University Park has had a distinct influence on Dallas and North Texas architecture since its incorporation in 1915. Southern Methodist University brought many of the country’s top architects to the area, and they, in turn, redesigned the layout of the city to reflect a modern sensibility.
Today’s University Park is a much more diverse area for residential and commercial buildings. Let’s dive in and take a closer look at University Park architecture.
Georgian architecture is perhaps the most common in University Park. It takes its name from the period in English history from 1714-1830 when four kings named George reigned. Homes in the Georgian style are symmetrical, rigid, and classical. Ornamentation is rare.
The Georgian style stresses stability and usefulness. Some of the oldest homes in New England are Georgian. Since the founders of SMU wanted to emulate the Ivy League style in Texas, it’s no wonder the Georgian architecture took off here.
You can tell a building is Spanish colonial when it features warm stucco exterior walls, multiple stories with arcaded walkways, clay tile roofs with very little incline, and large eaves. Spanish Colonial homes were influenced by the Mexican Hacienda style and the traditional Mission-style home from California. That’s why they’re often the style of the larger homes in University Park. Emulating the Spanish style in smaller homes can be difficult, but many outstanding examples exist here.
The interiors of this style often fall under the Arts and Crafts Movement and feature detailed wood cabinetry and simple furniture. The Spanish influence on University Park is also on display at the Meadows Museum at SMU, which holds one of the world's largest collections of Spanish art — the largest collection outside of Spain.
Residents from University Park at the turn of the century were some of the most cultured and educated in all of Texas. They naturally turned their attention to the most current artistic trends in New York, and their homes reflected that notion.
Renaissance-style homes feature large Palladian arch windows and doors on the ground floor to let in a maximum amount of light. Windows on the upper stories are smaller and can often include luxury balconies. The roofs are wide, with very little incline. Terraced patios in the backyard are common, but the landscaping has considerable variation. Some of the most extravagant mansions in University Park feature tall spires on the tiled roof, though a spectrum of colors are used for the exterior cladding and shingles.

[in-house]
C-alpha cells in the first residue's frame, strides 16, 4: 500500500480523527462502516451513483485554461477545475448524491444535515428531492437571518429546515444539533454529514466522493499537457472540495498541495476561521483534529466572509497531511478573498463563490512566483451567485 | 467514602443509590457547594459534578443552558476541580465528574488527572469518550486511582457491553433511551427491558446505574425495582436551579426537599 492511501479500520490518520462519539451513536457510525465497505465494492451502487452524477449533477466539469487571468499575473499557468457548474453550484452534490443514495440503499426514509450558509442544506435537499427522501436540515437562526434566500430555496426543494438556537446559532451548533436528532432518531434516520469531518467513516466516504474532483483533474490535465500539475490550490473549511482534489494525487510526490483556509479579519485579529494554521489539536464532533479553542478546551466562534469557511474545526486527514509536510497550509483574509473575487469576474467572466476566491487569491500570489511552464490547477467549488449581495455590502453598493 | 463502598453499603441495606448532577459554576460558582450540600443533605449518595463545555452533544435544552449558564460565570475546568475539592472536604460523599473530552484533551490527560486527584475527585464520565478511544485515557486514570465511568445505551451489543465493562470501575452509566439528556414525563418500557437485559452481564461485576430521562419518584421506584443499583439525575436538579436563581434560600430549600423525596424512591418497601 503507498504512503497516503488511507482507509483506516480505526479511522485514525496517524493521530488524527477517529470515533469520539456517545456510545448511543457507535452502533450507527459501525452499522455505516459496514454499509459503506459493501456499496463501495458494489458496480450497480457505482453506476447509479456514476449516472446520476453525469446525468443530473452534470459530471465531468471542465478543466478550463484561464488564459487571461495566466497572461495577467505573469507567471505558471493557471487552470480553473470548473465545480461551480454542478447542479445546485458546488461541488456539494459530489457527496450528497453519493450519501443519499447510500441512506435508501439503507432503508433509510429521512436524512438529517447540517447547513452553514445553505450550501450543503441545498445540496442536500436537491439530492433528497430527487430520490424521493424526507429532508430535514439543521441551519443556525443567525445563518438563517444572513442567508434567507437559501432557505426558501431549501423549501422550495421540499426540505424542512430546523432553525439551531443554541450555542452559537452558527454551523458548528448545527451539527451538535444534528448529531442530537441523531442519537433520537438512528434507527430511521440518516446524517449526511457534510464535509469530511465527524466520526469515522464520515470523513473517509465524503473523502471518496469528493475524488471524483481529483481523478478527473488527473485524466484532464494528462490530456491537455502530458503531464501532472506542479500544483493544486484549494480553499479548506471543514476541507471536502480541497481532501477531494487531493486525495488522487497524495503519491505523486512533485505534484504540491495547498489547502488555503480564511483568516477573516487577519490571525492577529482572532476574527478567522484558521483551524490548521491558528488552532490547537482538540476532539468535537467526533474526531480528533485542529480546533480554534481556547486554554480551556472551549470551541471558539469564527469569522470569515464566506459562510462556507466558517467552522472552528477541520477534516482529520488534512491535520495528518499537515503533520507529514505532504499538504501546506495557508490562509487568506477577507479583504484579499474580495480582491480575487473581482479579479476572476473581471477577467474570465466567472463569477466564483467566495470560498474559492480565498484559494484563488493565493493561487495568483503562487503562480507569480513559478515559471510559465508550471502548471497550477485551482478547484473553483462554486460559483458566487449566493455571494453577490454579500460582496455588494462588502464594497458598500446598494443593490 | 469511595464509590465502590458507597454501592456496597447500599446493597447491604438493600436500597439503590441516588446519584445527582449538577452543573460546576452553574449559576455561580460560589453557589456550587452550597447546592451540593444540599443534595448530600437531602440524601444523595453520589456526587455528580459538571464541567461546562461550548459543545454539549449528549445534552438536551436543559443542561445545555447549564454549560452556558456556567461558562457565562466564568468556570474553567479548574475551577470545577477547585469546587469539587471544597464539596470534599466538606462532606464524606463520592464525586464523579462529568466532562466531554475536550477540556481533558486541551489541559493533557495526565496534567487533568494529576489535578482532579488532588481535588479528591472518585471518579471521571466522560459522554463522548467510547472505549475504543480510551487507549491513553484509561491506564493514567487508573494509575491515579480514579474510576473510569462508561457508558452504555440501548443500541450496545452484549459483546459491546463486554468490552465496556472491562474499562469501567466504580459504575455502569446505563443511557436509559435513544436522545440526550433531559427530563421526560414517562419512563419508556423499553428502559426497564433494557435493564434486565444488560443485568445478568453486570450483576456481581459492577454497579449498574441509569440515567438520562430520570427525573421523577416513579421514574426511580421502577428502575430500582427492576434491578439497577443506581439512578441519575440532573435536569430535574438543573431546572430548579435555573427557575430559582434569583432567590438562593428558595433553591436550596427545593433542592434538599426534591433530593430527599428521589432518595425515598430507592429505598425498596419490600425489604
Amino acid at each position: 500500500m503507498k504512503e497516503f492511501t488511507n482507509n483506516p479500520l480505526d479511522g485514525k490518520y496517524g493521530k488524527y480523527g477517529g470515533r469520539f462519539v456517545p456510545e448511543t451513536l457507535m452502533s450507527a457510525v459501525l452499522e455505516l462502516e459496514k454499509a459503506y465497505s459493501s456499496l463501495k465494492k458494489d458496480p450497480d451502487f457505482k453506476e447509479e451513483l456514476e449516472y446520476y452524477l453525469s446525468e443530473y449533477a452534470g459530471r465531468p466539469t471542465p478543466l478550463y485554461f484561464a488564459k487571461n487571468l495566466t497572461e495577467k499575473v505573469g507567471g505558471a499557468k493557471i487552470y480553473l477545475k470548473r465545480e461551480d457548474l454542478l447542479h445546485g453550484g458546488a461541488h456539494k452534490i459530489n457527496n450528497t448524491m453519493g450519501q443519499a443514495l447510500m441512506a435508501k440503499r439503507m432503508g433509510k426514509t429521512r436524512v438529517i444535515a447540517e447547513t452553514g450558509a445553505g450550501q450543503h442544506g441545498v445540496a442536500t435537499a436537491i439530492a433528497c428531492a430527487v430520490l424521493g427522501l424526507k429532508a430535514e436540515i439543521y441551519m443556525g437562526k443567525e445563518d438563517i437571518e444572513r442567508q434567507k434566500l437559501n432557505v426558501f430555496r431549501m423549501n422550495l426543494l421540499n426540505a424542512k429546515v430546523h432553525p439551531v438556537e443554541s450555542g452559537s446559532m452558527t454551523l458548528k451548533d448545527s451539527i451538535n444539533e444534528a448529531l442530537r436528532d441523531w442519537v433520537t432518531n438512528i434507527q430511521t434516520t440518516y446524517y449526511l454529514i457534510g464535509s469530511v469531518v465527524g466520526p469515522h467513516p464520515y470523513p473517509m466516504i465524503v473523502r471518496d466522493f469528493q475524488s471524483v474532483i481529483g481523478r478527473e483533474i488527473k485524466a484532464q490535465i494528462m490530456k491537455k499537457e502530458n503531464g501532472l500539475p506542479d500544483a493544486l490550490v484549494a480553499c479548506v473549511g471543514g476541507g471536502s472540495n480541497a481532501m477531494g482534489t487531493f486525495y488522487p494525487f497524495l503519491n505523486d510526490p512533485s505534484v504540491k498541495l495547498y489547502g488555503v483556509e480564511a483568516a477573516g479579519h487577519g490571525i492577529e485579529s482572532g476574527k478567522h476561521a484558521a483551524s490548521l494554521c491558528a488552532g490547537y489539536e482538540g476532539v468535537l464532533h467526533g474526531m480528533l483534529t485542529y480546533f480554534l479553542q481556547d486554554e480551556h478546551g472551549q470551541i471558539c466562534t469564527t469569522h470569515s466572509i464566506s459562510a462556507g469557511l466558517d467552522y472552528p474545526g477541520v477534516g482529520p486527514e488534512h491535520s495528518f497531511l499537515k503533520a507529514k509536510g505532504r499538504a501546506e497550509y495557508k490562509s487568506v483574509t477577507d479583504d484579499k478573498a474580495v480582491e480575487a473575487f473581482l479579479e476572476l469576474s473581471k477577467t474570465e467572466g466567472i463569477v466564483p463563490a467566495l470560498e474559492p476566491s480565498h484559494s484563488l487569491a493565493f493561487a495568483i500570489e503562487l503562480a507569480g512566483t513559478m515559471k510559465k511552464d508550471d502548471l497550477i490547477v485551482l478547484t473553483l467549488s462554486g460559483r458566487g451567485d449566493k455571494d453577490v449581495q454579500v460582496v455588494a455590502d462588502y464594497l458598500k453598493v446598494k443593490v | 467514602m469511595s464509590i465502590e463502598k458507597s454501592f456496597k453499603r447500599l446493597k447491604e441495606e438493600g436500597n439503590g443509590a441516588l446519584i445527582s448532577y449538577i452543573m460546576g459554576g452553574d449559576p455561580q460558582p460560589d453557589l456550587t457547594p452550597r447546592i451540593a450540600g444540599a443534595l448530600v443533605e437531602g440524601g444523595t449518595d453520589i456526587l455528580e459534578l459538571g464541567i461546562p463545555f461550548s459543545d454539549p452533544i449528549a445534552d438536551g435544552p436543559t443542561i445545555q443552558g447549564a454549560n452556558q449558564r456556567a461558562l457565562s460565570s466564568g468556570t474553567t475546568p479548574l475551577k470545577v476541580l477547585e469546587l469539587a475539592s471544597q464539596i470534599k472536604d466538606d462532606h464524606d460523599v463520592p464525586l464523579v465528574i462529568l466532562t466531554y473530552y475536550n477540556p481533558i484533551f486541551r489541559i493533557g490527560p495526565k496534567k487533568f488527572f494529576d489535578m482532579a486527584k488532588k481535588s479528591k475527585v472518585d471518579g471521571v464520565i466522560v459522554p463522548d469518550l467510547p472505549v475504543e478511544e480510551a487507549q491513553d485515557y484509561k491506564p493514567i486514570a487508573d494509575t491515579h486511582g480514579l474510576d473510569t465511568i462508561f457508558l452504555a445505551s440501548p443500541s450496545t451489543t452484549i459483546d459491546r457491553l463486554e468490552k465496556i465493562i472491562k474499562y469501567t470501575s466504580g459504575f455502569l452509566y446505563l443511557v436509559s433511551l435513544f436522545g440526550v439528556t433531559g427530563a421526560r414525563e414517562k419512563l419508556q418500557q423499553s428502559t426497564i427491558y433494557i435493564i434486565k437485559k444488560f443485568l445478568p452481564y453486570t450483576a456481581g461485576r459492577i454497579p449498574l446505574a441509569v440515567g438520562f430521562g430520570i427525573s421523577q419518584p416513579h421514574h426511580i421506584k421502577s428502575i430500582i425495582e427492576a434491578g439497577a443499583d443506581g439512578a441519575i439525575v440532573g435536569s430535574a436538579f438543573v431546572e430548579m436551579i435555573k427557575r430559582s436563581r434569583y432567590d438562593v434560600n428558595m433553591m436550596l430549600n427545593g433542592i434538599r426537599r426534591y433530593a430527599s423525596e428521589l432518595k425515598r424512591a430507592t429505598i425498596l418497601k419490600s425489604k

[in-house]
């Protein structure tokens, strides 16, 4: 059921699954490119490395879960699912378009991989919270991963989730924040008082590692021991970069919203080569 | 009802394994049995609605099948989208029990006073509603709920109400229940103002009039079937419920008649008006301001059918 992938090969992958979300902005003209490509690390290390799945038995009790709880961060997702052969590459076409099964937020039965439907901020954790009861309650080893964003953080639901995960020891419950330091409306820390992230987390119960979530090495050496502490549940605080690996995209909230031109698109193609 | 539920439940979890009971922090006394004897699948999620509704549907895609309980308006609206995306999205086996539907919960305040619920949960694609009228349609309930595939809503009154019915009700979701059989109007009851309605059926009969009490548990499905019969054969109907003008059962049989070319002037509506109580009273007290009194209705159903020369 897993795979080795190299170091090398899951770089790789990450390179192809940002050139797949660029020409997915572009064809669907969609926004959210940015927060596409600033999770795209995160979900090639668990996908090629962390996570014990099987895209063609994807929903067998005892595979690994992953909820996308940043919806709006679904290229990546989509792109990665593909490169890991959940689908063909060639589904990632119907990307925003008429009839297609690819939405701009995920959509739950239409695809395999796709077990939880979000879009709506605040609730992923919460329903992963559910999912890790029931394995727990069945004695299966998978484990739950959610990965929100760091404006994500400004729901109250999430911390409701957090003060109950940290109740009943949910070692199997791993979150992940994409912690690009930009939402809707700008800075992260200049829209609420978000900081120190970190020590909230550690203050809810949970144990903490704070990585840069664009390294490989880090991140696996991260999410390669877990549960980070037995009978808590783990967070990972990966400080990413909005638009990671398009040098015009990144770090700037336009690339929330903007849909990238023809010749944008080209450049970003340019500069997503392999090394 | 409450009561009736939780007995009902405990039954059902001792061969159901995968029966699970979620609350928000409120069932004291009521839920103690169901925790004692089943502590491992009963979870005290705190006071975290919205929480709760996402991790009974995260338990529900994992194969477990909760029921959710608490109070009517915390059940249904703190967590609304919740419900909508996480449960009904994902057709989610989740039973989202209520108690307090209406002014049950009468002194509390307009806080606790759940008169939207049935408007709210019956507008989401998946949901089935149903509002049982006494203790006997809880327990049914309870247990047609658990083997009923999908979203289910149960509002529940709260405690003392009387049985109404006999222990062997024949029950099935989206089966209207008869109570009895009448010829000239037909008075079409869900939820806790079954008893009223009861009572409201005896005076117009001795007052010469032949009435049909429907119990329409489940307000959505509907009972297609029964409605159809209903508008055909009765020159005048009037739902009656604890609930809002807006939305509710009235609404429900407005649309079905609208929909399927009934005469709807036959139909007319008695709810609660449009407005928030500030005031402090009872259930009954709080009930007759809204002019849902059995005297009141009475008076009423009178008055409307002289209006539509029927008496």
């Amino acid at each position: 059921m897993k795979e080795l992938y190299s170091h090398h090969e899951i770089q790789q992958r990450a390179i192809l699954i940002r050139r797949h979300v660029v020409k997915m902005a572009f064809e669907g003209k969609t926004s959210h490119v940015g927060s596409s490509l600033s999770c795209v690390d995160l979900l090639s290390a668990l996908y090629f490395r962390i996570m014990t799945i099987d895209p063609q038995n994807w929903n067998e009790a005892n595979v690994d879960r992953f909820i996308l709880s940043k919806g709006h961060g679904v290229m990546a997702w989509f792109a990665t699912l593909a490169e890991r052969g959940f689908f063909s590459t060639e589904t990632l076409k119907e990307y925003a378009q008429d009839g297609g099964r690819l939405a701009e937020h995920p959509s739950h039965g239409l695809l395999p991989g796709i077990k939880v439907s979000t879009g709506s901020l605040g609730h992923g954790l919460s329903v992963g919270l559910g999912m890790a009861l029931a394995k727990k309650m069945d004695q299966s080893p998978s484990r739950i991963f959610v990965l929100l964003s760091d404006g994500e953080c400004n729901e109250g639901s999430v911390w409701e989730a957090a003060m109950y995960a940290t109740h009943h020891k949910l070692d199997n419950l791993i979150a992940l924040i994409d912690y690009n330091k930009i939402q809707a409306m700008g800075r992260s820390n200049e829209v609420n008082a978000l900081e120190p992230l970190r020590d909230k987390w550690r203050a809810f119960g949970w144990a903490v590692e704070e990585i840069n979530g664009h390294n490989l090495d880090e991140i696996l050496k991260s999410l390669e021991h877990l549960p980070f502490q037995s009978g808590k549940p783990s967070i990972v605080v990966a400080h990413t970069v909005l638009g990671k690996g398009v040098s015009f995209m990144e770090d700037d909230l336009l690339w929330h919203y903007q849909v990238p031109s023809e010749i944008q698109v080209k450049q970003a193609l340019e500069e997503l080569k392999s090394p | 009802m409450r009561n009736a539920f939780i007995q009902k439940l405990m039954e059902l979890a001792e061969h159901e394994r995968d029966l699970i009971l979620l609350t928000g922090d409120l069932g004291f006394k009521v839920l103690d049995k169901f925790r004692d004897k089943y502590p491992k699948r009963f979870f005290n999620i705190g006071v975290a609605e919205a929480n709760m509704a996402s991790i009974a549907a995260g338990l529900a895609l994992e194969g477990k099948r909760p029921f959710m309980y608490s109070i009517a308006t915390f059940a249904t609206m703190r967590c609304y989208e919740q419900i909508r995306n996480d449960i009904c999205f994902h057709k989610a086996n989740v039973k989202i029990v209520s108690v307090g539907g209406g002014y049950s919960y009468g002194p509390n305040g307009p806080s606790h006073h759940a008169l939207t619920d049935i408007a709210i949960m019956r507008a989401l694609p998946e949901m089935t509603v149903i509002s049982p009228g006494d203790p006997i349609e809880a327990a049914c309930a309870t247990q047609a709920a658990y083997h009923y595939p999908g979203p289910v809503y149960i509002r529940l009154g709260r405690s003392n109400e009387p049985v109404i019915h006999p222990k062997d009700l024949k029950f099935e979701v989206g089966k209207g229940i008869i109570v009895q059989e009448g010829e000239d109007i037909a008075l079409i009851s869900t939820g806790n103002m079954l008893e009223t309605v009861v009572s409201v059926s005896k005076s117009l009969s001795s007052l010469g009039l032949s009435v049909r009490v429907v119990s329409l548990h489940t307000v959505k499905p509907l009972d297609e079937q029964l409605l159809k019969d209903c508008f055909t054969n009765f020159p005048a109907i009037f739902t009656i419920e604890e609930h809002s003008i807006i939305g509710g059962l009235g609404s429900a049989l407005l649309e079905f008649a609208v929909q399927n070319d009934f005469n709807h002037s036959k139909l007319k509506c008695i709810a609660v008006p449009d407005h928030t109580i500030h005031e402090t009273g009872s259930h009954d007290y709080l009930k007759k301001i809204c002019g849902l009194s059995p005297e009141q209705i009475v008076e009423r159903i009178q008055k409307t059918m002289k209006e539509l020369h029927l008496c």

The earlier form of the Eclectic style featured elements of the Georgian classical style, Tudor exteriors, and Mediterranean structures. Put together, these homes provide viewers with a variety of perspectives and angles to enjoy. The mansion-sized Eclectic homes slowly fell out of fashion once Dallas imposed a height limit of 39 feet.
The post-1950s Eclectic style was much smaller. The interiors became an important source of inspiration, and residents turned their attention to the cabinetry, woodworking, and furniture in their Eclectic homes. Homes from this period mix large Italian windows with peaked Tudor roofs and chimneys, along with classical Georgian facades that can be symmetrical.
Texas Modern Architecture
Art Deco, however, was an even earlier inspiration. Since the Centennial Exhibition in 1936, we have seen the Texas Modern style in its earliest form at Fair Park. The architecture school at the University of Texas was also instrumental in bringing a Modern flair to University Park.
The Modern architectural style offers homeowners an unrestrained opportunity to build in fresh ways. Sweeping arcs, bold towers, and rigid rectangular banks of windows often occur in the same building. Concrete, stucco, tile, and wood paneling are common building materials. Horizontal roofs, vertical textured wall cladding, and large pierced square sections running through the upper stories are also par for the course in the Modern style.